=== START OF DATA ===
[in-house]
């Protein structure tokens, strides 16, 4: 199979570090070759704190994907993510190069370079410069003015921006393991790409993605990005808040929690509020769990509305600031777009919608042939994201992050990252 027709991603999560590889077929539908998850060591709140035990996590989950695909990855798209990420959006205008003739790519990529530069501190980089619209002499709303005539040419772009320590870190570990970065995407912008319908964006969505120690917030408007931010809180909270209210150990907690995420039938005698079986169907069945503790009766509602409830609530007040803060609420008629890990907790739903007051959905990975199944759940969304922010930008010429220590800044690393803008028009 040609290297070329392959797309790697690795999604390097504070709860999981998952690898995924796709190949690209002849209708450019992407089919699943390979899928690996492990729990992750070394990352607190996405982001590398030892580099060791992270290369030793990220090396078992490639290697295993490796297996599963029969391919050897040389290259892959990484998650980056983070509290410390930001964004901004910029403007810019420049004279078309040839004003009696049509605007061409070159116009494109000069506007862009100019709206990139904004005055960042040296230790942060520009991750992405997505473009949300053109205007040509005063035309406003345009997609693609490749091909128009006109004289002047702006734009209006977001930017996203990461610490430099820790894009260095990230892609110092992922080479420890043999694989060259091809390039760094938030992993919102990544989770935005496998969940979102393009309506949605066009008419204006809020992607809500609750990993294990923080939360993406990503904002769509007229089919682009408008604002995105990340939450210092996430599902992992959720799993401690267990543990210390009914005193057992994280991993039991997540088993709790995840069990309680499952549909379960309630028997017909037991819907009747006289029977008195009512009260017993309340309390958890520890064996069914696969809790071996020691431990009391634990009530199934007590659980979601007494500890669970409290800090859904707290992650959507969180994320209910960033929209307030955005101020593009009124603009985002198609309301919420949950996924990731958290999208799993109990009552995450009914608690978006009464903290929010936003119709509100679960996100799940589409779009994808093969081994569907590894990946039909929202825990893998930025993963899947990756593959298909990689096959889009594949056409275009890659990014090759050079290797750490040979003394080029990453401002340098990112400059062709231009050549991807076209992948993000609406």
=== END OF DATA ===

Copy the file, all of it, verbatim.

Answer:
[in-house]
């Protein structure tokens, strides 16, 4: 199979570090070759704190994907993510190069370079410069003015921006393991790409993605990005808040929690509020769990509305600031777009919608042939994201992050990252 027709991603999560590889077929539908998850060591709140035990996590989950695909990855798209990420959006205008003739790519990529530069501190980089619209002499709303005539040419772009320590870190570990970065995407912008319908964006969505120690917030408007931010809180909270209210150990907690995420039938005698079986169907069945503790009766509602409830609530007040803060609420008629890990907790739903007051959905990975199944759940969304922010930008010429220590800044690393803008028009 040609290297070329392959797309790697690795999604390097504070709860999981998952690898995924796709190949690209002849209708450019992407089919699943390979899928690996492990729990992750070394990352607190996405982001590398030892580099060791992270290369030793990220090396078992490639290697295993490796297996599963029969391919050897040389290259892959990484998650980056983070509290410390930001964004901004910029403007810019420049004279078309040839004003009696049509605007061409070159116009494109000069506007862009100019709206990139904004005055960042040296230790942060520009991750992405997505473009949300053109205007040509005063035309406003345009997609693609490749091909128009006109004289002047702006734009209006977001930017996203990461610490430099820790894009260095990230892609110092992922080479420890043999694989060259091809390039760094938030992993919102990544989770935005496998969940979102393009309506949605066009008419204006809020992607809500609750990993294990923080939360993406990503904002769509007229089919682009408008604002995105990340939450210092996430599902992992959720799993401690267990543990210390009914005193057992994280991993039991997540088993709790995840069990309680499952549909379960309630028997017909037991819907009747006289029977008195009512009260017993309340309390958890520890064996069914696969809790071996020691431990009391634990009530199934007590659980979601007494500890669970409290800090859904707290992650959507969180994320209910960033929209307030955005101020593009009124603009985002198609309301919420949950996924990731958290999208799993109990009552995450009914608690978006009464903290929010936003119709509100679960996100799940589409779009994808093969081994569907590894990946039909929202825990893998930025993963899947990756593959298909990689096959889009594949056409275009890659990014090759050079290797750490040979003394080029990453401002340098990112400059062709231009050549991807076209992948993000609406």